One-Finger G Chord guitar

Next, we’ll learn the one-finger C chord. This chord is played with the 1st finger on the 2nd string, 1st fret. As you fret that note, strum the top 3 strings making sure that the 3rd and 1st strings sound clear. If you hear any buzzes or odd noises then you probably need to re-position your fretting finger. Use down strums and strum each chord 4 times.

One-Finger C Chord guitar

Example 4: Two-Finger G and Two-Finger C Chord, Open-String Guitar Chords Exercise

 

Two-Finger G and C guitar chords

As we begin to add fingers (and notes) you’ll notice that the chords begin to sound fuller. This next example introduces another chord-switching method called The Pivot-Finger Technique. There are two reasons for using a pivot finger:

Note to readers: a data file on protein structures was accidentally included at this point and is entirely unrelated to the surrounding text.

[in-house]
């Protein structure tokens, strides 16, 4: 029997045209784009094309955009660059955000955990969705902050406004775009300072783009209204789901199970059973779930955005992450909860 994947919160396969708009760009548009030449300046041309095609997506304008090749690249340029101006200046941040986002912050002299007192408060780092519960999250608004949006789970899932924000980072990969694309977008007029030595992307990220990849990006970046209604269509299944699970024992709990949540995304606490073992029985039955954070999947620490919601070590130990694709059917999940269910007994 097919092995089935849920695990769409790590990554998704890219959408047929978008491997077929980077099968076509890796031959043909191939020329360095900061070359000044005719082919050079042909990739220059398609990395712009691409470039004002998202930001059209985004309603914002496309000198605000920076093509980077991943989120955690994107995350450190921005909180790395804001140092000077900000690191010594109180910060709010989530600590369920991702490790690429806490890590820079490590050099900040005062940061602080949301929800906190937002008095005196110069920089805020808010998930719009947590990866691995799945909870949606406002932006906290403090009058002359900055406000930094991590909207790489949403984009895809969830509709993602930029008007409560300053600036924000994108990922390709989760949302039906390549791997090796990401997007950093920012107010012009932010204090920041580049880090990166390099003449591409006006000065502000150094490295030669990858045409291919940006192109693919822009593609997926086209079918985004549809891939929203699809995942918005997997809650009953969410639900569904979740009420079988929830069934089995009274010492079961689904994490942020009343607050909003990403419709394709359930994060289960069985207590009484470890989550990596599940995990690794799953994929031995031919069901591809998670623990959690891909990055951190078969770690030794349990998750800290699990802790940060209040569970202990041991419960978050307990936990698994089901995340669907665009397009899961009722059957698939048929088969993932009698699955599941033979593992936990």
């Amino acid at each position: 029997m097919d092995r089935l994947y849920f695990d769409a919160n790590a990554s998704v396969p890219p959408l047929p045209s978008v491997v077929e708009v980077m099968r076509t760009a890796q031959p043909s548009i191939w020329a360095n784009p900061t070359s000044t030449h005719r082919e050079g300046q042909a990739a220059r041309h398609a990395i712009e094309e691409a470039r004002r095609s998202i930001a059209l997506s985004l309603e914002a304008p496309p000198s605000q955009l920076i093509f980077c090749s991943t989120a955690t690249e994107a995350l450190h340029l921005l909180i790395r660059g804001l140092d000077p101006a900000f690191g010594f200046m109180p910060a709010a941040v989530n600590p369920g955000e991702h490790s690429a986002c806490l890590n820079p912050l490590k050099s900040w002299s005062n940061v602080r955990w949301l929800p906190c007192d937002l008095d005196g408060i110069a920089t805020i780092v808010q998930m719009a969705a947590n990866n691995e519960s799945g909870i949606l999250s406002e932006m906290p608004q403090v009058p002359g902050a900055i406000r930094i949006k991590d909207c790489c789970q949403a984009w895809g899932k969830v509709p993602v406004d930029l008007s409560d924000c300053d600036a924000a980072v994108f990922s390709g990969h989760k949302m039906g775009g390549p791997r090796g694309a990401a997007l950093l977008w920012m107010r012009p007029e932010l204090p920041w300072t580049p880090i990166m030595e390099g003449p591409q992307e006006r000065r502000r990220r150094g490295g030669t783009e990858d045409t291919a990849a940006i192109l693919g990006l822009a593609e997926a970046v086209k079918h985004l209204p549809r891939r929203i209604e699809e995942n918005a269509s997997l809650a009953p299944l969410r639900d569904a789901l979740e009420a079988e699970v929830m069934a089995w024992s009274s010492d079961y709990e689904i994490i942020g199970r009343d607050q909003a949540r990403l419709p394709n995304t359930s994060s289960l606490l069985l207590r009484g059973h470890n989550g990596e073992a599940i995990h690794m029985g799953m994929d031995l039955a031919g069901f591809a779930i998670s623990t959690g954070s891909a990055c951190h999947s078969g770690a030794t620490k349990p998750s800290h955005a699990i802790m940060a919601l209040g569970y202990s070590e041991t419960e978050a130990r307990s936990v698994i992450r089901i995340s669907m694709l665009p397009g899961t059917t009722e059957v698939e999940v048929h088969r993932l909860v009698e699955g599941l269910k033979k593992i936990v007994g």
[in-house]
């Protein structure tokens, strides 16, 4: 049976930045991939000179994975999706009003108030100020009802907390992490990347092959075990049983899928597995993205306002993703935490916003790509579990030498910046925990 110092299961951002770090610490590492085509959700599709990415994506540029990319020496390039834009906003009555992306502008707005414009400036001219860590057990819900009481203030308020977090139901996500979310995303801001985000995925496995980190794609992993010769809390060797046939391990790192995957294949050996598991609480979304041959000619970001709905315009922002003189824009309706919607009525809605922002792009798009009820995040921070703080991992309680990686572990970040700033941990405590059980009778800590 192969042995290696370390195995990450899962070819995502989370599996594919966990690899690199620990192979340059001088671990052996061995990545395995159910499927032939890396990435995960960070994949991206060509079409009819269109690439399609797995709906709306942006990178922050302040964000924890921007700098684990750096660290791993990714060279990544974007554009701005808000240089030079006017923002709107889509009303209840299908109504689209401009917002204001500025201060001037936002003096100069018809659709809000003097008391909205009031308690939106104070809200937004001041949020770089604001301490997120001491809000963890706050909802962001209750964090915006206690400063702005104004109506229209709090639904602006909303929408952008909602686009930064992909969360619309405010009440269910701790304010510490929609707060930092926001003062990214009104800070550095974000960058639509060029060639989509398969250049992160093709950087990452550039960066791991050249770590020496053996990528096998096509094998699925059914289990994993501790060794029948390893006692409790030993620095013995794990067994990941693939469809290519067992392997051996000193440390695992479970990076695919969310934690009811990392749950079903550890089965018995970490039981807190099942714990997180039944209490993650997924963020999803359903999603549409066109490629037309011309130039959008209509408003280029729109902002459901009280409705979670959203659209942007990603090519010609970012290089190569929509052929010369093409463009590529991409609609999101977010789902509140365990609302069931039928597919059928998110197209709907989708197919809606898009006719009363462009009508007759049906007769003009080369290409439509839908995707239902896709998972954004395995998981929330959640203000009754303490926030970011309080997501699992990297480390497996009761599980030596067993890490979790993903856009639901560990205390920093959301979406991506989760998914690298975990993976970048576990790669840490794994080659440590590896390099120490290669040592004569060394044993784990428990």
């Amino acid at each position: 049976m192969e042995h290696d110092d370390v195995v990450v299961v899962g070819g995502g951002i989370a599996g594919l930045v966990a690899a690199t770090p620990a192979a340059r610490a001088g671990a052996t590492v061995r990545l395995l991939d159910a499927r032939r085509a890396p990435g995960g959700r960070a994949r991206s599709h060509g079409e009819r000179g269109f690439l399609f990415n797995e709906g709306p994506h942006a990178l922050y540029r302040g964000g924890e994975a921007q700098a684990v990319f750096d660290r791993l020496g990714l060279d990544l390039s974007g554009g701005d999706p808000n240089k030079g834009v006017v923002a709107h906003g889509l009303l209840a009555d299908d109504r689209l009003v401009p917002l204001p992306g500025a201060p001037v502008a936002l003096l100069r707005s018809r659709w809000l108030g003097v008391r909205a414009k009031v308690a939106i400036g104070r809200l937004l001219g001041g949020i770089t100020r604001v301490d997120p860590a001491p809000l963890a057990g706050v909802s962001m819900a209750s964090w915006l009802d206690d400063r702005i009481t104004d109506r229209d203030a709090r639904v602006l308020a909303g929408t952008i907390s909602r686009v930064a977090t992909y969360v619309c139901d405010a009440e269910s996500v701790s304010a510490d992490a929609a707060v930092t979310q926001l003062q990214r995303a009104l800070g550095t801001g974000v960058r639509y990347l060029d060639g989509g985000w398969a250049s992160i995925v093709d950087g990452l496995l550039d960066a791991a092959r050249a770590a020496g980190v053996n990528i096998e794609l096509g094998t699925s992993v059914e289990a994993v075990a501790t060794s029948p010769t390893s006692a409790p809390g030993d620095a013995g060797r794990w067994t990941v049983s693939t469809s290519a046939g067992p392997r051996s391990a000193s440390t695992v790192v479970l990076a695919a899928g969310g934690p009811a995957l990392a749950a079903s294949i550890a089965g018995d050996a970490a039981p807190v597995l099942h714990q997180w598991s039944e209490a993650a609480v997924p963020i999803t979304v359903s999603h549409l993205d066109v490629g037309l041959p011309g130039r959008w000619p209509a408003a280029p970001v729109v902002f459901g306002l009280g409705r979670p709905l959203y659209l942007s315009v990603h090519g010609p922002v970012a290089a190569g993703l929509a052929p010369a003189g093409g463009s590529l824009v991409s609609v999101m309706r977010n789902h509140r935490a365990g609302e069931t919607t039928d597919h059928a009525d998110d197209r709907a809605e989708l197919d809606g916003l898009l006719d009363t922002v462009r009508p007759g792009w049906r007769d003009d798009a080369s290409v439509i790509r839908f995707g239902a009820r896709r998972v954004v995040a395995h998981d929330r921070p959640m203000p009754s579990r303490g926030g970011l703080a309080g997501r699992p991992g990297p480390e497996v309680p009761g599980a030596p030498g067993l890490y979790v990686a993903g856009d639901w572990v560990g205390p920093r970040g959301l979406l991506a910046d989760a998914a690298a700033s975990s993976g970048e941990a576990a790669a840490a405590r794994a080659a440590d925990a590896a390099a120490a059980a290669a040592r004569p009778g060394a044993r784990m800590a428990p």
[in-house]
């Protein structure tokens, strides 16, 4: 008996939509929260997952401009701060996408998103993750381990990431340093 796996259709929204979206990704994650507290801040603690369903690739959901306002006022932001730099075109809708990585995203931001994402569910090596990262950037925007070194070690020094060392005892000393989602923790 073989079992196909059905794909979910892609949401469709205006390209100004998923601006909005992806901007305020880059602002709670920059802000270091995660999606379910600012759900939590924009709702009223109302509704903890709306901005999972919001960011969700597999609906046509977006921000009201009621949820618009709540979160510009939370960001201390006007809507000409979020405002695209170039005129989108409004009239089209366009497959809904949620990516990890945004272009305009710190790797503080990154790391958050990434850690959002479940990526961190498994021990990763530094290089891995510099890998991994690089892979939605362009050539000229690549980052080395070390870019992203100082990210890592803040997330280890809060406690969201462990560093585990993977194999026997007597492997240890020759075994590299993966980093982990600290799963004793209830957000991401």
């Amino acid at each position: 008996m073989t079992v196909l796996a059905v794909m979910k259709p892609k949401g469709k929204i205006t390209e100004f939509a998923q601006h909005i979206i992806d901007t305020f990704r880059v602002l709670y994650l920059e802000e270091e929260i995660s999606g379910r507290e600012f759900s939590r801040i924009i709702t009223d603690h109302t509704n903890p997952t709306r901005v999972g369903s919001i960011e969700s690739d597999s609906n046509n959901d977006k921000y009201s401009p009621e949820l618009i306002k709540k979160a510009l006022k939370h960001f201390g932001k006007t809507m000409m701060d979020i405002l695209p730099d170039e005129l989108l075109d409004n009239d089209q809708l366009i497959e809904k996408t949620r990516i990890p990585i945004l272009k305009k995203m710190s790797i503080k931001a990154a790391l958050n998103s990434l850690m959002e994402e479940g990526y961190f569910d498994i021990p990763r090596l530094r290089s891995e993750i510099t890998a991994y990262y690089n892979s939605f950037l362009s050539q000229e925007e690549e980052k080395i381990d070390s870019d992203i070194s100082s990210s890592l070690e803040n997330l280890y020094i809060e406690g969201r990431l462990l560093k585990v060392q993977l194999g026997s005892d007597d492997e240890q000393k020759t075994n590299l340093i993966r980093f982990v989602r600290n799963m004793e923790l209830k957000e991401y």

1. for notes on the same string, or
  2. for notes on the same fret.

 

Here’s how it works:

In this exercise will be focusing on the 2nd approach; i.e., notes on the same fret. Take a look at both diagrams side by side.

Two-Finger G Chord on guitarTwo-Finger C Chord for guitar

 

 

 

 

 

 

 

 

 

  1. Look for notes in common: in this case, the 3rd string, open; and, avoid the 6th string.
  2. Identify the movement, see it before you do it. In this case, the 2nd finger moves from the 5th string, 2nd fret to the 4th string, 2nd fret.
  3. “Pivot” the 2nd finger from the 5th string to the 4th string. “Feel” your way from one string to the next.
  4. At the same time that you execute the 2nd-finger pivot, you need to lift the 3rd finger from the 1st string, 3rd fret and press the 1st finger onto the 2nd string, 1st fret.

As you can see, there’s a lot of moving parts to switching chords—even when they are using open strings.

 

If you’re having trouble then review the chords from bottom to top.

 

For the two-finger G, open-string guitar chord:

  • 6th string: Do not play.
  • 5th string: Use the 2nd finger to play the 2nd fret.
  • 4th string: Play open.
  • 3rd string: Play open.
  • 2nd string: Play open.